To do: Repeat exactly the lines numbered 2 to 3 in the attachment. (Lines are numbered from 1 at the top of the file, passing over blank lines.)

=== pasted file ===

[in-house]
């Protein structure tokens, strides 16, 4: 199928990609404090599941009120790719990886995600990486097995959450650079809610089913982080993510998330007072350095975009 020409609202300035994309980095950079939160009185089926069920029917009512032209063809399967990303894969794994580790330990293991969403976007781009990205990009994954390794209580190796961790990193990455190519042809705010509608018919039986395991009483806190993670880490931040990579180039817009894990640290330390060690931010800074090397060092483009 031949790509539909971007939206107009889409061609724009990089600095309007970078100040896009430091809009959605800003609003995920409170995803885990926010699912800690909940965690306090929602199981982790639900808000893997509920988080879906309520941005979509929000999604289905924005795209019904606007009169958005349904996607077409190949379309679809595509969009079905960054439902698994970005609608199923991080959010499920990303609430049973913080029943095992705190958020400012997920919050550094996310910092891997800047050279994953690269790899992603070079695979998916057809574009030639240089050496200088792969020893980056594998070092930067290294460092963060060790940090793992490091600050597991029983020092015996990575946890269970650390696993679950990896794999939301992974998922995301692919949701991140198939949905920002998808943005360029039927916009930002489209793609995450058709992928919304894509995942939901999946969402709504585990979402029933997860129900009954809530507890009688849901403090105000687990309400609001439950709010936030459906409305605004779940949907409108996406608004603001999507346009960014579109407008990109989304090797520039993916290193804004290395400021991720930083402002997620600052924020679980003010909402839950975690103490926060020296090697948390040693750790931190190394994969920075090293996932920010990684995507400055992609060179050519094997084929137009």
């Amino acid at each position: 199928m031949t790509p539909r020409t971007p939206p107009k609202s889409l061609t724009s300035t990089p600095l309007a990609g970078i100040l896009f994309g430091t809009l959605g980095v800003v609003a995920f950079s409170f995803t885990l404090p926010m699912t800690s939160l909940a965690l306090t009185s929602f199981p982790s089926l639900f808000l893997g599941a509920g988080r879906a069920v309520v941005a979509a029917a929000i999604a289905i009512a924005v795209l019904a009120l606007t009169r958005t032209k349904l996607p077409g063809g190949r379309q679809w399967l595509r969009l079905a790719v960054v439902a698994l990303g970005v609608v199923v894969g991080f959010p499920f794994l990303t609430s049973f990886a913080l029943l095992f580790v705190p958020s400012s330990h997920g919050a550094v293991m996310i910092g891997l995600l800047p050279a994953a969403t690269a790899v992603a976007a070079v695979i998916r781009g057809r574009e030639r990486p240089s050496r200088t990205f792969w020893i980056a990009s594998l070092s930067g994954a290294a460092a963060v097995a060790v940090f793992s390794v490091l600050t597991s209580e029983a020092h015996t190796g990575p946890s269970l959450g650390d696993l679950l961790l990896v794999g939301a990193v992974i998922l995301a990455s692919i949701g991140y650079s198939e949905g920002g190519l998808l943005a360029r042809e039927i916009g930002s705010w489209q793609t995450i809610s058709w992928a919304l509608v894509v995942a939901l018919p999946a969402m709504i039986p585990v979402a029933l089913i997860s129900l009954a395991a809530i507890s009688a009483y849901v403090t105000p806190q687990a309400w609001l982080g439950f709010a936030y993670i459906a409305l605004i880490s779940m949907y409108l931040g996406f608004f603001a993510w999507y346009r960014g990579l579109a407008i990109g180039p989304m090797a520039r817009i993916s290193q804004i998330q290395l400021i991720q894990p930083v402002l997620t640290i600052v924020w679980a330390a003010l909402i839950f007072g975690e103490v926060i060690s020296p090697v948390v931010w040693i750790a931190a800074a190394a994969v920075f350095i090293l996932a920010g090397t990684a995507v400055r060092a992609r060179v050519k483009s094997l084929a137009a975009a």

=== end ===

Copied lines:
């Protein structure tokens, strides 16, 4: 199928990609404090599941009120790719990886995600990486097995959450650079809610089913982080993510998330007072350095975009 020409609202300035994309980095950079939160009185089926069920029917009512032209063809399967990303894969794994580790330990293991969403976007781009990205990009994954390794209580190796961790990193990455190519042809705010509608018919039986395991009483806190993670880490931040990579180039817009894990640290330390060690931010800074090397060092483009 031949790509539909971007939206107009889409061609724009990089600095309007970078100040896009430091809009959605800003609003995920409170995803885990926010699912800690909940965690306090929602199981982790639900808000893997509920988080879906309520941005979509929000999604289905924005795209019904606007009169958005349904996607077409190949379309679809595509969009079905960054439902698994970005609608199923991080959010499920990303609430049973913080029943095992705190958020400012997920919050550094996310910092891997800047050279994953690269790899992603070079695979998916057809574009030639240089050496200088792969020893980056594998070092930067290294460092963060060790940090793992490091600050597991029983020092015996990575946890269970650390696993679950990896794999939301992974998922995301692919949701991140198939949905920002998808943005360029039927916009930002489209793609995450058709992928919304894509995942939901999946969402709504585990979402029933997860129900009954809530507890009688849901403090105000687990309400609001439950709010936030459906409305605004779940949907409108996406608004603001999507346009960014579109407008990109989304090797520039993916290193804004290395400021991720930083402002997620600052924020679980003010909402839950975690103490926060020296090697948390040693750790931190190394994969920075090293996932920010990684995507400055992609060179050519094997084929137009």
């Amino acid at each position: 199928m031949t790509p539909r020409t971007p939206p107009k609202s889409l061609t724009s300035t990089p600095l309007a990609g970078i100040l896009f994309g430091t809009l959605g980095v800003v609003a995920f950079s409170f995803t885990l404090p926010m699912t800690s939160l909940a965690l306090t009185s929602f199981p982790s089926l639900f808000l893997g599941a509920g988080r879906a069920v309520v941005a979509a029917a929000i999604a289905i009512a924005v795209l019904a009120l606007t009169r958005t032209k349904l996607p077409g063809g190949r379309q679809w399967l595509r969009l079905a790719v960054v439902a698994l990303g970005v609608v199923v894969g991080f959010p499920f794994l990303t609430s049973f990886a913080l029943l095992f580790v705190p958020s400012s330990h997920g919050a550094v293991m996310i910092g891997l995600l800047p050279a994953a969403t690269a790899v992603a976007a070079v695979i998916r781009g057809r574009e030639r990486p240089s050496r200088t990205f792969w020893i980056a990009s594998l070092s930067g994954a290294a460092a963060v097995a060790v940090f793992s390794v490091l600050t597991s209580e029983a020092h015996t190796g990575p946890s269970l959450g650390d696993l679950l961790l990896v794999g939301a990193v992974i998922l995301a990455s692919i949701g991140y650079s198939e949905g920002g190519l998808l943005a360029r042809e039927i916009g930002s705010w489209q793609t995450i809610s058709w992928a919304l509608v894509v995942a939901l018919p999946a969402m709504i039986p585990v979402a029933l089913i997860s129900l009954a395991a809530i507890s009688a009483y849901v403090t105000p806190q687990a309400w609001l982080g439950f709010a936030y993670i459906a409305l605004i880490s779940m949907y409108l931040g996406f608004f603001a993510w999507y346009r960014g990579l579109a407008i990109g180039p989304m090797a520039r817009i993916s290193q804004i998330q290395l400021i991720q894990p930083v402002l997620t640290i600052v924020w679980a330390a003010l909402i839950f007072g975690e103490v926060i060690s020296p090697v948390v931010w040693i750790a931190a800074a190394a994969v920075f350095i090293l996932a920010g090397t990684a995507v400055r060092a992609r060179v050519k483009s094997l084929a137009a975009a």